Transdermal drug administration is gaining an important place in modern drug therapy. The global transdermal market was at $5.8B (USD) in 2018 and is expected to generate over $8.0B (USD) by 2025. Transdermal patches accounted for the largest share in the global market in 2018, due to their benefits like decreased dosing frequency, enhanced bioavailability, and ability of drug termination at any stage by simply removing the patch. Success in this market relies on the ability to of products to efficiently penetrate the tough multi-layered barrier of the outer skin - the stratum corneum.
The stratum corneum is a matrix of extra-cellular lipids and dying skin cell components that are making their way to the surface to be sloughed off. This arrangement of mostly keratinocytes combined with the lipid rich extracellular space forms a ‘brick and mortar’ model that creates a thin but tough layer of the epidermis. This dead layer of tissue prevents the permeation of foreign compounds, including drug molecules, and therefore acts as a very effective protective barrier.
There are two possible routes through the stratum corneum.
Trans-epidermal penetration can be termed intra- or inter-cellular.
- The intra-cellular route through corneocytes and keratinocytes, allows the transport of hydrophilic or polar solutes.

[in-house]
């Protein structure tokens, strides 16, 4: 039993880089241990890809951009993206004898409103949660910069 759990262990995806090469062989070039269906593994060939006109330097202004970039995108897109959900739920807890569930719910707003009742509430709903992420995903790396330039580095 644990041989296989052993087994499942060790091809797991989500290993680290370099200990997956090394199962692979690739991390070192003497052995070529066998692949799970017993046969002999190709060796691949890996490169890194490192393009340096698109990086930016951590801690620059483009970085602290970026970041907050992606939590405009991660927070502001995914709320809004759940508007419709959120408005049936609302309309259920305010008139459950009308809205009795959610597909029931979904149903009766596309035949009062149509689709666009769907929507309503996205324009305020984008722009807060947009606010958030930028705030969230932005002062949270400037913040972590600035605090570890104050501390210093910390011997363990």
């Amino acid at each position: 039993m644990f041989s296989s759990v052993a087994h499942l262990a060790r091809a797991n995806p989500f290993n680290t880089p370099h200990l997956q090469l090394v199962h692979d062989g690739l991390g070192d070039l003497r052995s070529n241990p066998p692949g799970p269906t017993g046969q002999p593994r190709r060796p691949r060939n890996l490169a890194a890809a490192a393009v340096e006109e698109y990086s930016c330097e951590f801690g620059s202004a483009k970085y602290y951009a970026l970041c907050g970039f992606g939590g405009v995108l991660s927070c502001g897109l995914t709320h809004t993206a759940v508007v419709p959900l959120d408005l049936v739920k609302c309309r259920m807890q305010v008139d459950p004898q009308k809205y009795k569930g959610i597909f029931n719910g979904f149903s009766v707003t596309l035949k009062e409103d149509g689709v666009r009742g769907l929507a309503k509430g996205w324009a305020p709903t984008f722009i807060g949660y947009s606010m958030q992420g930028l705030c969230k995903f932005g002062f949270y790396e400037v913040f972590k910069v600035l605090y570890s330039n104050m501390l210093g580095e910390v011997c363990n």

- Transport via inter-cellular spaces allows diffusion of lipophilic or non-polar solutes through the continuous lipid matrix.
Trans-appendageal penetration involves the passage of molecules through sweat glands and across the hair follicles.
Even the most ideal molecules have difficulty penetrating the stratum corneum.
The development of the optimized ‘vehicle’ needs to be considered on a case by case basis. The formulator also must consider not only how the skin resistance changes as the active ingredient is applied, but also how the vehicle reacts during application. Does the vehicle soften the skin and loosen the matrix for penetration? Is the vehicle volatile (e.g. water, propylene glycol) and will change after application to the skin?2
Beyond the vehicle – there are some general guidelines that formulators use to improve flux:
- Thermodynamics – is there a driving force - natural or applied - beyond concentration gradient that improves permeation into the skin?
- Supersaturation – is there more than enough molecule to create a favorable penetration?
- Permeation modifier - as we have discussed in other posts – there are ways to make a transdermal patch or an active ingredient more likely to penetrate the skin barrier.
Crafty formulators and development companies are always looking for ways to improve flux. Some specialize with permeation modifiers while others look at thermodynamic and energy potential. Forward thinkers are looking at ways to combine these drivers while others are looking at ‘reverse permeation’ to develop predictive and diagnostic tools. The future of transdermal delivery relies on cost effective, easy to use, and safe delivery methods that improve patient compliance and lead to better outcomes. From the looks of it – we are just beginning to scratch the surface.